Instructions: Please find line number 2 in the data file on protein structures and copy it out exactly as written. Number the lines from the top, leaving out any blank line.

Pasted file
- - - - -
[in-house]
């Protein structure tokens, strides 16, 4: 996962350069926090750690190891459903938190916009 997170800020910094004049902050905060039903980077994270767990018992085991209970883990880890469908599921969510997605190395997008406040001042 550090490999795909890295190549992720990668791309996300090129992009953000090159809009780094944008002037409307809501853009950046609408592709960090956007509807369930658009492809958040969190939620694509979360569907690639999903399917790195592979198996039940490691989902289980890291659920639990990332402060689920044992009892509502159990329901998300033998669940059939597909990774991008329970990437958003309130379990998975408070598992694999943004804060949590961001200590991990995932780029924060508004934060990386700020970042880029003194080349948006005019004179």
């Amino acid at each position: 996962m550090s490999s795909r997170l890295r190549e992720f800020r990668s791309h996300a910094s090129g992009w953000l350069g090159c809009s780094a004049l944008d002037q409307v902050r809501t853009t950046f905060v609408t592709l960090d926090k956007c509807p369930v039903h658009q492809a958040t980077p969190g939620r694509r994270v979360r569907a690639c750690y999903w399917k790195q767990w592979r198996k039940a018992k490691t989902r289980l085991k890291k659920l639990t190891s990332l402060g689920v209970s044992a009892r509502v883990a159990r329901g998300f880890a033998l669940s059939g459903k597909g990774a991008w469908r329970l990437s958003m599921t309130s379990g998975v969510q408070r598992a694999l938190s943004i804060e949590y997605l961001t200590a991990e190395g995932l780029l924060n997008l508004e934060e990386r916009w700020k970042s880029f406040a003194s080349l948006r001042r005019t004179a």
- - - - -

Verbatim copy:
């Protein structure tokens, strides 16, 4: 996962350069926090750690190891459903938190916009 997170800020910094004049902050905060039903980077994270767990018992085991209970883990880890469908599921969510997605190395997008406040001042 550090490999795909890295190549992720990668791309996300090129992009953000090159809009780094944008002037409307809501853009950046609408592709960090956007509807369930658009492809958040969190939620694509979360569907690639999903399917790195592979198996039940490691989902289980890291659920639990990332402060689920044992009892509502159990329901998300033998669940059939597909990774991008329970990437958003309130379990998975408070598992694999943004804060949590961001200590991990995932780029924060508004934060990386700020970042880029003194080349948006005019004179």